Legal Advice: Employed Physicians Dealing with Negative Patient Reviews

To:       Georgia Academy Members

From:  GAFP Congress of Delegates Speaker, Carl McCurdy, MD

Congress of Delegates Vice Speaker, Samuel Le Church, MD

As a follow up to one of our Congress of Delegates resolutions passed last year, we are providing education on how to deal with negative patient reviews and dealing with an employer.  The Georgia Academy thanks partner Southern Health Lawyers, for the development of this article.  Rich Sanders is an attorney in Atlanta representing family physicians throughout Georgia. He can be reached at (404) 806-5575 or

Limiting the Effect of Negative Patient Reviews on Employed Physicians

In accordance with patient-centered healthcare, patient satisfaction metrics not only affect physician reimbursement levels, but are also a growing component of physician compensation formulas. Further, an employer may use a physician’s low patient satisfaction metrics to initiate adverse actions. Utilization of patient satisfaction metrics raises several concerns. Specifically, patient satisfaction metrics measures are based on patients’ expectations of care as opposed to objective measures of experience. Patient perceptions also may not be correlated with technical quality. Additionally, there may be selection and recall bias in the responses of those patients with very positive or negative experiences that inadvertently skew patient satisfaction metrics. Because patient satisfaction metrics may not accurately quantify a family physician’s skill, technical ability, or clinical outcomes, GAFP requested that we draft the following language that may be incorporated into Academy members’ employment agreements / employee handbooks:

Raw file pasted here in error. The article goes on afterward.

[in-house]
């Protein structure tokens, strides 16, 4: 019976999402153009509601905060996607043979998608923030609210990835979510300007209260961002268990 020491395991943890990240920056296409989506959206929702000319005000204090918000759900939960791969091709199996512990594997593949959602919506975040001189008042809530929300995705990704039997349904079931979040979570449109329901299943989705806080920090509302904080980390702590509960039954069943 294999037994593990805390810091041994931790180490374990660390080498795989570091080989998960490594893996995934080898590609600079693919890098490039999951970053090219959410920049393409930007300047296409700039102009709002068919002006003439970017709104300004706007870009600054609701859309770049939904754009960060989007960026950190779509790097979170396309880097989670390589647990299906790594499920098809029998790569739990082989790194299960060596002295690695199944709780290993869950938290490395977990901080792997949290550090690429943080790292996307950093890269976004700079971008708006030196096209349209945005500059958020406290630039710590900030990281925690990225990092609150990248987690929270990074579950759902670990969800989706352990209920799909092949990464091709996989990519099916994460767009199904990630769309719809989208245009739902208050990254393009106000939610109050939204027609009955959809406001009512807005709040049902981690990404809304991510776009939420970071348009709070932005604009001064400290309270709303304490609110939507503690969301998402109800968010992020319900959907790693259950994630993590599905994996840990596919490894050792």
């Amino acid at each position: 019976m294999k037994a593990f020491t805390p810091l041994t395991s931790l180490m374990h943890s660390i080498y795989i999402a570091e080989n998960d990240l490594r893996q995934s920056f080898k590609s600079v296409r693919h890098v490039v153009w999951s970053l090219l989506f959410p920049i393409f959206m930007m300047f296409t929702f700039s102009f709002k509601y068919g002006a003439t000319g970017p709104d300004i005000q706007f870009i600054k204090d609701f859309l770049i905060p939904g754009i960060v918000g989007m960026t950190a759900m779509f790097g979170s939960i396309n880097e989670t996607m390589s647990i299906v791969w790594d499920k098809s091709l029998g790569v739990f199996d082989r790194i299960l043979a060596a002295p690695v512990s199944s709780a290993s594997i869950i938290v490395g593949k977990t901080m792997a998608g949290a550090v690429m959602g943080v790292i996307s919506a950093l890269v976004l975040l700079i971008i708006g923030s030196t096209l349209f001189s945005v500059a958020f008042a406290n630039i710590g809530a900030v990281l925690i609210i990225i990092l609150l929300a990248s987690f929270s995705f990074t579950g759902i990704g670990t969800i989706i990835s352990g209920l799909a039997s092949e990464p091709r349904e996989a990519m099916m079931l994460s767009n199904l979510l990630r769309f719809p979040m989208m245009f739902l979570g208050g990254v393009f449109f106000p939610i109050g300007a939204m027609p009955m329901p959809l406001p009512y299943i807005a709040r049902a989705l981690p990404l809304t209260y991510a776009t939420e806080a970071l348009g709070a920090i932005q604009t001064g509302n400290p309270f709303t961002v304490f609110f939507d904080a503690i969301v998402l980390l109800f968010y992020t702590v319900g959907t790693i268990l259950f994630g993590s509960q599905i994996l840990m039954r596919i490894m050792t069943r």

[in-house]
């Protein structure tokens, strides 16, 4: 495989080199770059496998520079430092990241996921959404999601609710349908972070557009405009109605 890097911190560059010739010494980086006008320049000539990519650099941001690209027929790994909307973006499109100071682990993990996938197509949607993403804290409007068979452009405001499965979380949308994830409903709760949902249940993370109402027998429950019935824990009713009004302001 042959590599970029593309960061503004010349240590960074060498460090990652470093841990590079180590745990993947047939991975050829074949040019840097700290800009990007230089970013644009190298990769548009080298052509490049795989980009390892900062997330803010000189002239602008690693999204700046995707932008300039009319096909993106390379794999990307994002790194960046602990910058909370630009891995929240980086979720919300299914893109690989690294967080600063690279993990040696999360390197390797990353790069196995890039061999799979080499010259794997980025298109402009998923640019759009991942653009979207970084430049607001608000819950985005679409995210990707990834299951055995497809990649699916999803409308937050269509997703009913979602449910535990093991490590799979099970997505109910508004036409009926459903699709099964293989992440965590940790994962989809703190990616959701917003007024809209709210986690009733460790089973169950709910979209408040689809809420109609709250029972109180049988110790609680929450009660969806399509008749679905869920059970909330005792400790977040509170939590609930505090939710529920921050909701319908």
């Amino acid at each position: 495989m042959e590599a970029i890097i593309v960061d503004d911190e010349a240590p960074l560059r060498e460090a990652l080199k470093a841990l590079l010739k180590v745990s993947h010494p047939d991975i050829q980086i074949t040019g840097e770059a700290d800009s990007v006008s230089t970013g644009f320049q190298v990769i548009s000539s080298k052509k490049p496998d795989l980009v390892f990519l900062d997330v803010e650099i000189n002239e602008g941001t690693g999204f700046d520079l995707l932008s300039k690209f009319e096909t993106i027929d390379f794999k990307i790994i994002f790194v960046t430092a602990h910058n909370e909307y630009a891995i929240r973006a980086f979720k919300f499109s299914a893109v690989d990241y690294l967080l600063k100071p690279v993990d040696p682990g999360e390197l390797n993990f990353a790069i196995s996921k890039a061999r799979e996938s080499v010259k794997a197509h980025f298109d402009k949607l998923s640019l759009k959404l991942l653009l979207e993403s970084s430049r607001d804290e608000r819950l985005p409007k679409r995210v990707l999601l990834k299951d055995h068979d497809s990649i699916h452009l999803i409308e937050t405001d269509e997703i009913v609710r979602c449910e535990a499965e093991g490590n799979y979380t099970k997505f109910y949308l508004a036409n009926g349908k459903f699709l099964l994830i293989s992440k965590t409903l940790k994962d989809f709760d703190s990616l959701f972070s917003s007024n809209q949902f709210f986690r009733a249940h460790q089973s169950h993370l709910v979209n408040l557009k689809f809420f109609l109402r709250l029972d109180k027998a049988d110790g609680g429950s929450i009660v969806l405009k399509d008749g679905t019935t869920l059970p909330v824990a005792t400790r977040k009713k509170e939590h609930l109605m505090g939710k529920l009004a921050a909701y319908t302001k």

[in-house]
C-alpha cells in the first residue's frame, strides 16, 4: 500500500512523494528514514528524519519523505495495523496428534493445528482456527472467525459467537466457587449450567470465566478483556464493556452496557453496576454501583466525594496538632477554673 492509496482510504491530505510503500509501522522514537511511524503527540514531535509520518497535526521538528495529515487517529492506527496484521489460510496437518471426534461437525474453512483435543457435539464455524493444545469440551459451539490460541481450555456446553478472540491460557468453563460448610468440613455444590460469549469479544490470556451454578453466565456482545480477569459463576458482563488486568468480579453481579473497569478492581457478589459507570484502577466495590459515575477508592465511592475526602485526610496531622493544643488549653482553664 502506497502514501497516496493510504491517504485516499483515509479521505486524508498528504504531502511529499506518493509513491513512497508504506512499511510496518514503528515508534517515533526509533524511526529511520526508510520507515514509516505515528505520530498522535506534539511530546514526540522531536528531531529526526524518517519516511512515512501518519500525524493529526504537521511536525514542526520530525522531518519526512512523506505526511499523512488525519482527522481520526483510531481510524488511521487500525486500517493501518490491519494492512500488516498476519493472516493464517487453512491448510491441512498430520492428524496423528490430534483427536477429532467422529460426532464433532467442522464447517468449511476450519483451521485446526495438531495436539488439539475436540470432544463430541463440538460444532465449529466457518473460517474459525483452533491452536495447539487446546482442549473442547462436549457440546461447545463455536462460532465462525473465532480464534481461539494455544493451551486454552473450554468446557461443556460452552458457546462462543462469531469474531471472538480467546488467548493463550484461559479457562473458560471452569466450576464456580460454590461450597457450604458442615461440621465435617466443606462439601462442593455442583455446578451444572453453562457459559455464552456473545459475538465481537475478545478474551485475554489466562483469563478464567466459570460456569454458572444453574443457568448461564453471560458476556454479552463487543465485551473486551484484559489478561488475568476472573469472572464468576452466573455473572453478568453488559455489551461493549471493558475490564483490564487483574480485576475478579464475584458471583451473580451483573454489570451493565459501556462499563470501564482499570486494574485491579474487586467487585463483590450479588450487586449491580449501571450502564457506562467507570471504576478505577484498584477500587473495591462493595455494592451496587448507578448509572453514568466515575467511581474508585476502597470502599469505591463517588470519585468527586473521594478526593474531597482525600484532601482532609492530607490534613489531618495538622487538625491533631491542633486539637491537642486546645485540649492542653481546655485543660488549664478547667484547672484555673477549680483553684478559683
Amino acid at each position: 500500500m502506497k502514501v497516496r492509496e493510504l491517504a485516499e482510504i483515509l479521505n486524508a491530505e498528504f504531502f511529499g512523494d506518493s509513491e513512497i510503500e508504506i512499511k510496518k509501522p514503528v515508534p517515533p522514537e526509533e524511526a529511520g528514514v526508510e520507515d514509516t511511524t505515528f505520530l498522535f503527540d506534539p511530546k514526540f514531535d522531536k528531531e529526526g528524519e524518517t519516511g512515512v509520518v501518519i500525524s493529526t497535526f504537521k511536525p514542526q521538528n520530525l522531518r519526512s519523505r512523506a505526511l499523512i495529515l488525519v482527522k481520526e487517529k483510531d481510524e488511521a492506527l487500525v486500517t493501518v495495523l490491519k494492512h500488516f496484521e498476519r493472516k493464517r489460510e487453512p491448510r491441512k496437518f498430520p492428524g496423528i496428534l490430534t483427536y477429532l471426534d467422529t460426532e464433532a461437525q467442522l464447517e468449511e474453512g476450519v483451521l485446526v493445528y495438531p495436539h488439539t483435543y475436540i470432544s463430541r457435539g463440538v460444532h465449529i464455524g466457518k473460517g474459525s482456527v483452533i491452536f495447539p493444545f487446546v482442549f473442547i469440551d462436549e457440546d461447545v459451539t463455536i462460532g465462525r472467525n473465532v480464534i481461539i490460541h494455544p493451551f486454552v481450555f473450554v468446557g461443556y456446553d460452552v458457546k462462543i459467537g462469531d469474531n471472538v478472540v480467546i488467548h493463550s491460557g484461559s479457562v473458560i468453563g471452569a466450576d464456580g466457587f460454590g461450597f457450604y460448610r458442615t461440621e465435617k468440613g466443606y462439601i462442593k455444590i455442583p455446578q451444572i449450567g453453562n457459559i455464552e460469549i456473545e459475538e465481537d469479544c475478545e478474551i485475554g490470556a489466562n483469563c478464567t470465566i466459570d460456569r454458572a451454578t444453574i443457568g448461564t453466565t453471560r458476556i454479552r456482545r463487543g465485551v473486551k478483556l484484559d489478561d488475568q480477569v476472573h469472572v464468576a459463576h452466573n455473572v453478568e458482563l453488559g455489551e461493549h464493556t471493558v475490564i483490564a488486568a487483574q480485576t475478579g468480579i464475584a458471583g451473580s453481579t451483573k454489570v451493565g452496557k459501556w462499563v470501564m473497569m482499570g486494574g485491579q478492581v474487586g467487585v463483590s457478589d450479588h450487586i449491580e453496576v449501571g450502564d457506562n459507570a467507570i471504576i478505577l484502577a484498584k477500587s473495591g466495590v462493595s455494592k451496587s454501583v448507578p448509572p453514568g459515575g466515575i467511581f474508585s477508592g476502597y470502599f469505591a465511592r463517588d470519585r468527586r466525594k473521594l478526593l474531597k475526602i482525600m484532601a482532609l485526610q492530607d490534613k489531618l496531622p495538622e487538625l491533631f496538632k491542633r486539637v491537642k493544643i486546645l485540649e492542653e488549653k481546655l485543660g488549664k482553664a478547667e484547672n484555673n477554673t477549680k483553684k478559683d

Employer may not take adverse action(s), including reflective penalties, against an Employee that receives negative patient surveys, patient satisfaction benchmarks or online reviews, in the absence of formal procedures comporting within the minimum common law requirements of procedural due process. Employer shall notify an Employee, in writing, of its proposed adverse action(s) within five (5) business days of its decision. Employee notification must include information detailing the proposed adverse action(s), basis for the proposed adverse action(s), and formal procedures available to Employee to appeal the proposed adverse action(s). Formal procedures available to an Employee shall include but are not limited to: (i) review documentation Employer considered prior to proposing the adverse action(s), (ii) request an informal in-person meeting with Employer to appeal and negotiate the matter in good faith, (iii) petition the Employer to correct erroneous information submitted by the Employee or a third-party, and (iv) provide a written explanation, including supporting documentation, to Employer challenging the basis of the proposed adverse action(s). All formal procedures available to an Employee to appeal the proposed adverse action(s) must be received by the Employer within thirty (30) days of the notification.

While this sample language may be modified to fit a particular proposed employment agreement for family physicians, we also recommend that Academy members review their current agreements to determine if similar language is already included. If not, it may be appropriate to look for an opportunity to add it in the future.